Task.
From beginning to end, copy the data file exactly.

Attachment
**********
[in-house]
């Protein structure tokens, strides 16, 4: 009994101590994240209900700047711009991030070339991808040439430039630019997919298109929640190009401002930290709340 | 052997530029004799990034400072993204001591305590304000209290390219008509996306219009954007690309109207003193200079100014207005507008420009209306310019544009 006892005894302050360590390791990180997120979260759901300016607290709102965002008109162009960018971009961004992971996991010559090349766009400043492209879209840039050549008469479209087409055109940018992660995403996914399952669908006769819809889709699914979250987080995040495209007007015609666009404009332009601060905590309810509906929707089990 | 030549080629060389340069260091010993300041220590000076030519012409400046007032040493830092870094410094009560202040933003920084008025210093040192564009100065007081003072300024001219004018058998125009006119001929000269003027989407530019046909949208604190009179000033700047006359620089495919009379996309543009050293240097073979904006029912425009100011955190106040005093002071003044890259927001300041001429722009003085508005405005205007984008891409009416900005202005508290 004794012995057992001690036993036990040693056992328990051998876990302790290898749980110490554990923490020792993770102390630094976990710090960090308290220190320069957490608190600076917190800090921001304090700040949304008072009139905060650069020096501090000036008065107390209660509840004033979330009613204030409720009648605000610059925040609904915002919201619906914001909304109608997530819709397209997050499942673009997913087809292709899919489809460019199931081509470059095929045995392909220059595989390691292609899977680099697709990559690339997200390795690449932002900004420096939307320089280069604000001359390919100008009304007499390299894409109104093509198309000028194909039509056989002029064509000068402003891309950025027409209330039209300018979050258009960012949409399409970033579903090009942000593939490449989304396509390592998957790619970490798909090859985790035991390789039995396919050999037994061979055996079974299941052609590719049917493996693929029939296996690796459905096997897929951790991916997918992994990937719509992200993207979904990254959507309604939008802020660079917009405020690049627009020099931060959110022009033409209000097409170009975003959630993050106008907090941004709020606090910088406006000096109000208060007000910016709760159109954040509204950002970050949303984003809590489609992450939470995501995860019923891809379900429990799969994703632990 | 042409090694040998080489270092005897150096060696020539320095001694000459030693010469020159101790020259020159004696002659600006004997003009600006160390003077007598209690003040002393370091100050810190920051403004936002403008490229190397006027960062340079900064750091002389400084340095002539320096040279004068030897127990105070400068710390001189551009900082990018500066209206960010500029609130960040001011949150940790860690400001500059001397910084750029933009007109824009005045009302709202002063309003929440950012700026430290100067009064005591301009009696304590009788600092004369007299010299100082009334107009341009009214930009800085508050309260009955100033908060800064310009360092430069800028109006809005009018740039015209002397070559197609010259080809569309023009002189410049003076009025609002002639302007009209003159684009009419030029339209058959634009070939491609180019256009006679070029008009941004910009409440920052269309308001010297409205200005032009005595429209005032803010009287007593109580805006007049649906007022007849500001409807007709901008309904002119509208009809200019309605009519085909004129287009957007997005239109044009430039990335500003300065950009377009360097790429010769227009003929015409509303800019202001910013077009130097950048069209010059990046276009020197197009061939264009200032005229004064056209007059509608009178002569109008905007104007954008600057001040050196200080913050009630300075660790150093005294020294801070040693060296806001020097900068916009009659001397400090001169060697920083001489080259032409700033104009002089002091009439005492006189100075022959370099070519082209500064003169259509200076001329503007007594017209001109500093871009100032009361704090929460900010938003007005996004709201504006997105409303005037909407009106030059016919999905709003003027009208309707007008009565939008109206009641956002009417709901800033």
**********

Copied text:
[in-house]
């Protein structure tokens, strides 16, 4: 009994101590994240209900700047711009991030070339991808040439430039630019997919298109929640190009401002930290709340 | 052997530029004799990034400072993204001591305590304000209290390219008509996306219009954007690309109207003193200079100014207005507008420009209306310019544009 006892005894302050360590390791990180997120979260759901300016607290709102965002008109162009960018971009961004992971996991010559090349766009400043492209879209840039050549008469479209087409055109940018992660995403996914399952669908006769819809889709699914979250987080995040495209007007015609666009404009332009601060905590309810509906929707089990 | 030549080629060389340069260091010993300041220590000076030519012409400046007032040493830092870094410094009560202040933003920084008025210093040192564009100065007081003072300024001219004018058998125009006119001929000269003027989407530019046909949208604190009179000033700047006359620089495919009379996309543009050293240097073979904006029912425009100011955190106040005093002071003044890259927001300041001429722009003085508005405005205007984008891409009416900005202005508290 004794012995057992001690036993036990040693056992328990051998876990302790290898749980110490554990923490020792993770102390630094976990710090960090308290220190320069957490608190600076917190800090921001304090700040949304008072009139905060650069020096501090000036008065107390209660509840004033979330009613204030409720009648605000610059925040609904915002919201619906914001909304109608997530819709397209997050499942673009997913087809292709899919489809460019199931081509470059095929045995392909220059595989390691292609899977680099697709990559690339997200390795690449932002900004420096939307320089280069604000001359390919100008009304007499390299894409109104093509198309000028194909039509056989002029064509000068402003891309950025027409209330039209300018979050258009960012949409399409970033579903090009942000593939490449989304396509390592998957790619970490798909090859985790035991390789039995396919050999037994061979055996079974299941052609590719049917493996693929029939296996690796459905096997897929951790991916997918992994990937719509992200993207979904990254959507309604939008802020660079917009405020690049627009020099931060959110022009033409209000097409170009975003959630993050106008907090941004709020606090910088406006000096109000208060007000910016709760159109954040509204950002970050949303984003809590489609992450939470995501995860019923891809379900429990799969994703632990 | 042409090694040998080489270092005897150096060696020539320095001694000459030693010469020159101790020259020159004696002659600006004997003009600006160390003077007598209690003040002393370091100050810190920051403004936002403008490229190397006027960062340079900064750091002389400084340095002539320096040279004068030897127990105070400068710390001189551009900082990018500066209206960010500029609130960040001011949150940790860690400001500059001397910084750029933009007109824009005045009302709202002063309003929440950012700026430290100067009064005591301009009696304590009788600092004369007299010299100082009334107009341009009214930009800085508050309260009955100033908060800064310009360092430069800028109006809005009018740039015209002397070559197609010259080809569309023009002189410049003076009025609002002639302007009209003159684009009419030029339209058959634009070939491609180019256009006679070029008009941004910009409440920052269309308001010297409205200005032009005595429209005032803010009287007593109580805006007049649906007022007849500001409807007709901008309904002119509208009809200019309605009519085909004129287009957007997005239109044009430039990335500003300065950009377009360097790429010769227009003929015409509303800019202001910013077009130097950048069209010059990046276009020197197009061939264009200032005229004064056209007059509608009178002569109008905007104007954008600057001040050196200080913050009630300075660790150093005294020294801070040693060296806001020097900068916009009659001397400090001169060697920083001489080259032409700033104009002089002091009439005492006189100075022959370099070519082209500064003169259509200076001329503007007594017209001109500093871009100032009361704090929460900010938003007005996004709201504006997105409303005037909407009106030059016919999905709003003027009208309707007008009565939008109206009641956002009417709901800033």